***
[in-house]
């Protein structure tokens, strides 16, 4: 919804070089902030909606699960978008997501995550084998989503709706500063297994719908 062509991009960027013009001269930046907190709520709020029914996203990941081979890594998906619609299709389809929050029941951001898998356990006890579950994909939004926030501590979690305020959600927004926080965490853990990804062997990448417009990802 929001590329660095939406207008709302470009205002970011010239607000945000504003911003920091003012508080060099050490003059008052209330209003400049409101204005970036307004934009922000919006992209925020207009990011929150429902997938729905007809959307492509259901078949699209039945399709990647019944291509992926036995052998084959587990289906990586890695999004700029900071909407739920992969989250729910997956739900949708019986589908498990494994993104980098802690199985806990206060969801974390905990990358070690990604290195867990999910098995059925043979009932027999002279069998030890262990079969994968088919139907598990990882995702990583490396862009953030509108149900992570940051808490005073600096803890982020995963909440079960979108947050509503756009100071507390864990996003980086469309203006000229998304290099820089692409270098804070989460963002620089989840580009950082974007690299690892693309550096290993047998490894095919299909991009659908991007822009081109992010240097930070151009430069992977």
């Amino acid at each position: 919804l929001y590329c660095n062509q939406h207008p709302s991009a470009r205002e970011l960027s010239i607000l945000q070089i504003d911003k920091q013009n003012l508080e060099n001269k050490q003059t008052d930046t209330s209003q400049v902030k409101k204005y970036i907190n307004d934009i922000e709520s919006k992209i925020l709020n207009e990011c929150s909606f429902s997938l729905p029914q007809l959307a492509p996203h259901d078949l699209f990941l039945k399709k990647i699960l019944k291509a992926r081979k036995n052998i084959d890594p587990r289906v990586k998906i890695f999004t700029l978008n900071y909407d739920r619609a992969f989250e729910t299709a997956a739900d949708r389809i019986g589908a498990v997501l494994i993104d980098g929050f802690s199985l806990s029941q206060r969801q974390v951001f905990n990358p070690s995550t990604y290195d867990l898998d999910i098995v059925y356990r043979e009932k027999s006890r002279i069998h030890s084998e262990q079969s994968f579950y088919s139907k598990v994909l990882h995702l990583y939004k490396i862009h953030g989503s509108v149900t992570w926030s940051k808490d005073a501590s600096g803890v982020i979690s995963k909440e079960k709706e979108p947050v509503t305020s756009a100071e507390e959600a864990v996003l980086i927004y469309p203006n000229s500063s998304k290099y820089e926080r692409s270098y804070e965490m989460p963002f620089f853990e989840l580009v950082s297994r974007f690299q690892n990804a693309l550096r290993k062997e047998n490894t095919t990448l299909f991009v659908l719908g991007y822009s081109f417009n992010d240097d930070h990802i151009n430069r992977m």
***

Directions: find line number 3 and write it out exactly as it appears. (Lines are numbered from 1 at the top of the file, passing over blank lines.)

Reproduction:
């Amino acid at each position: 919804l929001y590329c660095n062509q939406h207008p709302s991009a470009r205002e970011l960027s010239i607000l945000q070089i504003d911003k920091q013009n003012l508080e060099n001269k050490q003059t008052d930046t209330s209003q400049v902030k409101k204005y970036i907190n307004d934009i922000e709520s919006k992209i925020l709020n207009e990011c929150s909606f429902s997938l729905p029914q007809l959307a492509p996203h259901d078949l699209f990941l039945k399709k990647i699960l019944k291509a992926r081979k036995n052998i084959d890594p587990r289906v990586k998906i890695f999004t700029l978008n900071y909407d739920r619609a992969f989250e729910t299709a997956a739900d949708r389809i019986g589908a498990v997501l494994i993104d980098g929050f802690s199985l806990s029941q206060r969801q974390v951001f905990n990358p070690s995550t990604y290195d867990l898998d999910i098995v059925y356990r043979e009932k027999s006890r002279i069998h030890s084998e262990q079969s994968f579950y088919s139907k598990v994909l990882h995702l990583y939004k490396i862009h953030g989503s509108v149900t992570w926030s940051k808490d005073a501590s600096g803890v982020i979690s995963k909440e079960k709706e979108p947050v509503t305020s756009a100071e507390e959600a864990v996003l980086i927004y469309p203006n000229s500063s998304k290099y820089e926080r692409s270098y804070e965490m989460p963002f620089f853990e989840l580009v950082s297994r974007f690299q690892n990804a693309l550096r290993k062997e047998n490894t095919t990448l299909f991009v659908l719908g991007y822009s081109f417009n992010d240097d930070h990802i151009n430069r992977m």